The British army had a plan to invade Israel 30 years ago in defense of Jordan but Prime Minister Winston Churchill insisted it be kept secret. This emerged from British Cabinet papers of 1954 released this week for scrutiny by journalists and historians.
British Chiefs of Staff also had plans to invade Egypt and Iraq in 1954, a year dominated by discussions on the future of the 80,000 British troops in the Suez Canal zone. At the time, Britain also had troops stationed in Cyprus, Libya, Jordan, Iraq, Kuwait and the Trucial sheikhdoms on the Persian Gulf.
On March 31, 1954, Lord Alexander of Tunis, the Defense Minister, told the Cabinet that the Chiefs of Staff had prepared a plan for military action, which involved the invasion of Israel by British forces from the south — if Israel attacked Jordan.
Churchill’s only comment was that he was much relieved to hear that the Chiefs of Staff were not in favor of disclosing to the Jordanians a plan involving British invasion of Israel. Leakage of such a plan would have had very grave consequences.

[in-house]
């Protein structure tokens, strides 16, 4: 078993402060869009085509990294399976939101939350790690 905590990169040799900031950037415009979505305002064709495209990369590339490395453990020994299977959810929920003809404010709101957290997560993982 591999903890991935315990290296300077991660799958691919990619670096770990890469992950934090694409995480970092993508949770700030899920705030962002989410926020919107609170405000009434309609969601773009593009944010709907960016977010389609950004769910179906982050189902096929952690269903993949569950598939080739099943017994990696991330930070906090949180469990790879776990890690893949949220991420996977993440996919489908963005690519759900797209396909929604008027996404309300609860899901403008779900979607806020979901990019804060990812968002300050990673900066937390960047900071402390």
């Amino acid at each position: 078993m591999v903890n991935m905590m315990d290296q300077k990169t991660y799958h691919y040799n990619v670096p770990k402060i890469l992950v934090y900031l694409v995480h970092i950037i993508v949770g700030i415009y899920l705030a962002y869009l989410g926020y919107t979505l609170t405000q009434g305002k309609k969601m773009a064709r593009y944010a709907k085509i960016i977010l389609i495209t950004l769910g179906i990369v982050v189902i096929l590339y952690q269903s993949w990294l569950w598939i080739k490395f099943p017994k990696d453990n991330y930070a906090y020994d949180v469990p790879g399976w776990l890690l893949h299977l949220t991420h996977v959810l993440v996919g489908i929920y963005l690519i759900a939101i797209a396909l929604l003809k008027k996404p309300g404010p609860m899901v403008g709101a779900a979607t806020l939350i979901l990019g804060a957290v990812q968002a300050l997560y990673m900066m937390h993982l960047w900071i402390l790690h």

Discussion of the invasion plan in the Cabinet followed an earlier decision that Anthony Eden, then Foreign Secretary, should act as secret mediator between Jordan and Israel over border clashes.
The plan to invade Israel has to be seen in the light of Britain’s contractual obligations to defend members of the Arab League and that Israel’s borders were then the scene of frequent attacks by Arab infiltrators and Israeli retaliation raids.
In his memoirs describing the background to the 1956 tripartite attack on Egypt, the late Moshe Dayan, then Israel’s Chief of Staff, showed that Israel fully recognized the possibility of a clash with British forces if there had been a major war with Jordan. At that time, Britain also remained committed to the tripartite pact of 1950 in which, together with France and the U.S. it guaranteed the integrity of Israel and its Arab neighbors.
The Archive of the Jewish Telegraphic Agency includes articles published from 1923 to 2008. Archive stories reflect the journalistic standards and practices of the time they were published.